Until recently, crowned lemurs were thought to be a subspecies of the mongoose lemur.

Population Estimates:

[Note: Figures given are for wild populations only.]

History of Distribution:

In the 1930's, the crowned lemur was said to be very common in dry wooded parts of northern Madagascar and on Mount d'Ambre (Curry-Lindahl 1972).  In 1953, it was known from the savanna and dry bush regions of both northeastern as well as northwestern Madagascar, north of the Bay of Bombetoka on the west coast and the Bay of Antongil on the east coast, north as far as Mt. d'Ambre (IUCN 1969).  By 1968 it was confined to the northeast of Madagascar (IUCN 1969).

In the early 1990's, the crowned lemur was found from the extreme north on the Cap d'Ambre peninsula, southwest to Ambilobe and probably some distance down the Mahavavy River. To the east, its limit was some point just north of Sambava, possibly the Bemarivo River. (Mittermeier et al. 1994)

Currently, the crowned lemur occurs in the northern forests of Madagascar, from the Ankarana Massif in the west to the Fanambana River in the east (IUCN 2004). The area of suitable habitat remaining is probably less than 1300 square kilometers (500 sq mi) (Duke Univ. Prim. Ctr. 2004).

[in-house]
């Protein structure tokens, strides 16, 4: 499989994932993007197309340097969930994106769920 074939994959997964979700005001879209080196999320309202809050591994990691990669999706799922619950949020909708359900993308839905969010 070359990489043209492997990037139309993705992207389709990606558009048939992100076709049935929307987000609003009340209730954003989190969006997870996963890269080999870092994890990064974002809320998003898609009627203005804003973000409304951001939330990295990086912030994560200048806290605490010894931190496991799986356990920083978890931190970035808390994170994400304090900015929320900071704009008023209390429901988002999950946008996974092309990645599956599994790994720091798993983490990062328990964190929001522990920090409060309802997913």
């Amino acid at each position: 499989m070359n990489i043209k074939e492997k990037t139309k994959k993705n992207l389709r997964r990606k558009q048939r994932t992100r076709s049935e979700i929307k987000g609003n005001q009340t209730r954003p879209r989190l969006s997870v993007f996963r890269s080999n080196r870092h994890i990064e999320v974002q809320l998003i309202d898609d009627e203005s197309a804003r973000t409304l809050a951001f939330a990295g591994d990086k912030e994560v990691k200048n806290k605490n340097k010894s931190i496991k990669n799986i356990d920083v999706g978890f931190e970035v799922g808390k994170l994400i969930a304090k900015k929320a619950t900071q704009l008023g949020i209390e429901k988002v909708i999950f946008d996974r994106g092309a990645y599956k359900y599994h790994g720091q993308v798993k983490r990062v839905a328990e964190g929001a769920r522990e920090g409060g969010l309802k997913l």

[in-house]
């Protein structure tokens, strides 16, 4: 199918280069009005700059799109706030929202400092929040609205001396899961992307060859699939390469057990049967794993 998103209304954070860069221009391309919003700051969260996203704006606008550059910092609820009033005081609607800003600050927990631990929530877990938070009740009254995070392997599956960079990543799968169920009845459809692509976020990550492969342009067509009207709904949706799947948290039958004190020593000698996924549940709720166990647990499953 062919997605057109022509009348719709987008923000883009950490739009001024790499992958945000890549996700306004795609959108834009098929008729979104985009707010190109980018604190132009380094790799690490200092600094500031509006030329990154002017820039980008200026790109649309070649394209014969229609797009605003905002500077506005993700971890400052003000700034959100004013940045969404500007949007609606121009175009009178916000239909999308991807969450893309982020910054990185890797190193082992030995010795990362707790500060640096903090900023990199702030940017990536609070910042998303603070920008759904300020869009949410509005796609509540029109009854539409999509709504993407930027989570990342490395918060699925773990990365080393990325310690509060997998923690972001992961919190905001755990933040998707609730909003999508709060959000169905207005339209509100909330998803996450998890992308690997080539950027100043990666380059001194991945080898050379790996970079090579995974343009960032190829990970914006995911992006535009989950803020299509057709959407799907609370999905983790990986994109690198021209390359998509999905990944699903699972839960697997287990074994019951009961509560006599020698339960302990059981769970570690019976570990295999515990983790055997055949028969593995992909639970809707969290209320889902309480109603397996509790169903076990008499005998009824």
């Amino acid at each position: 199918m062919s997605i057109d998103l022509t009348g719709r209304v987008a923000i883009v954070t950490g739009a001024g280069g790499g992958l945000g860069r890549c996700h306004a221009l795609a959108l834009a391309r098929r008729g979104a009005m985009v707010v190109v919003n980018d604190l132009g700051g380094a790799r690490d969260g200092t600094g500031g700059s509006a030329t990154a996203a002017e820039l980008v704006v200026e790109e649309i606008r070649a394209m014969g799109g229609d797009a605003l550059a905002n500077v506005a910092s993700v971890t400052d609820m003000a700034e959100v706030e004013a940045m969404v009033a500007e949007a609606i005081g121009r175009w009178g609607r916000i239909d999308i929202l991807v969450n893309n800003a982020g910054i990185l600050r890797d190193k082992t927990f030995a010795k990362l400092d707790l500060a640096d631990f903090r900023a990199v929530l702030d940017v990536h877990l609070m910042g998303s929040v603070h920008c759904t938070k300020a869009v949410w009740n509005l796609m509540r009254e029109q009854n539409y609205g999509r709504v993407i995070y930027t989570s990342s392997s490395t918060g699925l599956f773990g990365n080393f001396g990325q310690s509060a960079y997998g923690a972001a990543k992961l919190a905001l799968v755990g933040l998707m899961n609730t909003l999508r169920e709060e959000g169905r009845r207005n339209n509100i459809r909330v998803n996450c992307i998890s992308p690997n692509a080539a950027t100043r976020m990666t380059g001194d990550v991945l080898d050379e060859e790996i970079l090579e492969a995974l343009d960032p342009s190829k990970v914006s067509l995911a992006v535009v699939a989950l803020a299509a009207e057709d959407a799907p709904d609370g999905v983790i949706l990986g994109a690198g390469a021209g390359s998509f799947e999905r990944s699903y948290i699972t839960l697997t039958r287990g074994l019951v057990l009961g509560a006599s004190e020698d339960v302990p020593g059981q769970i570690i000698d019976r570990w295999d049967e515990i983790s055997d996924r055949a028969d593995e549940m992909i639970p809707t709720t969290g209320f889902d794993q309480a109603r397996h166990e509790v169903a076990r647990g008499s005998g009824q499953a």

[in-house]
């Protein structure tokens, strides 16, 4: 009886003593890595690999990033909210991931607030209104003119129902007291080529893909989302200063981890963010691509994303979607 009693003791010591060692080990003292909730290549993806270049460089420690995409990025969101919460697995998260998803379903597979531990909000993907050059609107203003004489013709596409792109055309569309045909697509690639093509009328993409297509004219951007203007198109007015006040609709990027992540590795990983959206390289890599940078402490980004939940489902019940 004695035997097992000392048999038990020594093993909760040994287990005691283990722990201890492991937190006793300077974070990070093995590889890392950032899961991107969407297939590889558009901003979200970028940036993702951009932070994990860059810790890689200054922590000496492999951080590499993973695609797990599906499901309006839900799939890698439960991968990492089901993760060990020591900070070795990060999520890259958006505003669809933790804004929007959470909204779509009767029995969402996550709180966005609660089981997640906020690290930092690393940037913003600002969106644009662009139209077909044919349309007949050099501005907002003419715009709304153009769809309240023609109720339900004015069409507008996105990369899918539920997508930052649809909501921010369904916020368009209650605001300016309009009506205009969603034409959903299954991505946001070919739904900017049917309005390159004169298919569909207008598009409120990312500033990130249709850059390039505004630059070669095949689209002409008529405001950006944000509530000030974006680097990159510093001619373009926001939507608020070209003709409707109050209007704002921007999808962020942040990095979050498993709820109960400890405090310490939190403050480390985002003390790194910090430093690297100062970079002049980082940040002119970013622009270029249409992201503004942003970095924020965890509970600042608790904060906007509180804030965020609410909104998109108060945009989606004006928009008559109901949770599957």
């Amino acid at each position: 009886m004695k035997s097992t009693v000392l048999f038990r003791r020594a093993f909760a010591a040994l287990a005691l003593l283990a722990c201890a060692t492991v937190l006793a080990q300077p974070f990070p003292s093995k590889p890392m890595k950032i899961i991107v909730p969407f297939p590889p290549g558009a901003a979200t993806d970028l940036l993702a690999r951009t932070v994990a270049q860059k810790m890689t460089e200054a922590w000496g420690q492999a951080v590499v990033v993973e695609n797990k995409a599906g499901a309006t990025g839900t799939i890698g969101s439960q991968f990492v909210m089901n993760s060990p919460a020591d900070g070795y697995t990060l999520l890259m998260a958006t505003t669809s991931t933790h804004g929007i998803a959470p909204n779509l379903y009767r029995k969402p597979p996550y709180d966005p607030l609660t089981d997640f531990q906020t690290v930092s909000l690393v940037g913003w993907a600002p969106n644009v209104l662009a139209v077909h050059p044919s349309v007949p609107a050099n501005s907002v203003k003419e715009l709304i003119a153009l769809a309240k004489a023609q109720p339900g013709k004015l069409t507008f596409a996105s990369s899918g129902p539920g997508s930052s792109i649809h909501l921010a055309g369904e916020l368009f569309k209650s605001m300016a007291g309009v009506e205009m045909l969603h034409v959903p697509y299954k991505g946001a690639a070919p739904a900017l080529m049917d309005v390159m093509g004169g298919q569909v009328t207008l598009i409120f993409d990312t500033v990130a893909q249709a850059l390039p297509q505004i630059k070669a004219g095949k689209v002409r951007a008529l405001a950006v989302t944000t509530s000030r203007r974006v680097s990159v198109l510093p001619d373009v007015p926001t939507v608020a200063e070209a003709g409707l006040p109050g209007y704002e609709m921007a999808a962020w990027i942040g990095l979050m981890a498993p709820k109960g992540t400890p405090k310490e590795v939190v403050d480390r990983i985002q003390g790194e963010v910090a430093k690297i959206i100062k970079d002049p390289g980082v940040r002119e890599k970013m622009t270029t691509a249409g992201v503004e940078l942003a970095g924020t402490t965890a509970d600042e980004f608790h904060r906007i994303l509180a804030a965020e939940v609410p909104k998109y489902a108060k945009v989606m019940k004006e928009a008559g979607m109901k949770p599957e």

Distribution Map (13 Kb GIF) 

Threats and Reasons for Decline:

Throughout much of its range, it is threatened by the loss and fragmentation of its habitat. Forest is being cleared and burned to make way for agriculture, and illegal logging occurs on the periphery of several key reserves. In some areas crowned lemurs are also hunted for food or kept as pets. (Garbutt 1999, Duke Univ. Prim. Ctr. 2004)


Data on Biology and Ecology

Size and Weight:

The head and body length of the crowned lemur is about 32 - 35 cm (13 - 14"), and its tail is 42 - 51 cm (17 - 20") long.  It weighs about 2 kg (4.4 lb).

Habitat:

The crowned lemur is found in practically all types of forests, including dry forests and moist forests. It has also been found in deforested zones. The crowned lemur prefers drier forests, and it occurs in higher densities in dry forest habitats than in adjacent more humid forests, which it may have been forced into because of human activity (Duke Univ. Prim. Ctr. 2004).

The crowned lemur lives in the Madagascar & Indian Ocean Islands Biodiversity Hotspot (Cons. Intl. 2005).

Age to Maturity:

Sexual maturity is estimated to occur at around 20 months of age (Duke Univ. Prim. Ctr. 2004).

Gestation Period:

125 days (captivity).

Birth Season:

Crowned lemurs tend to mate in late May and June. Infants are born in late September and October, corresponding to the rainy season. (Duke Univ. Prim. Ctr. 2004)

Birth Rate:

Single infants and twins are born with about the same frequency (Duke Univ. Prim. Ctr. 2004).

Early Development: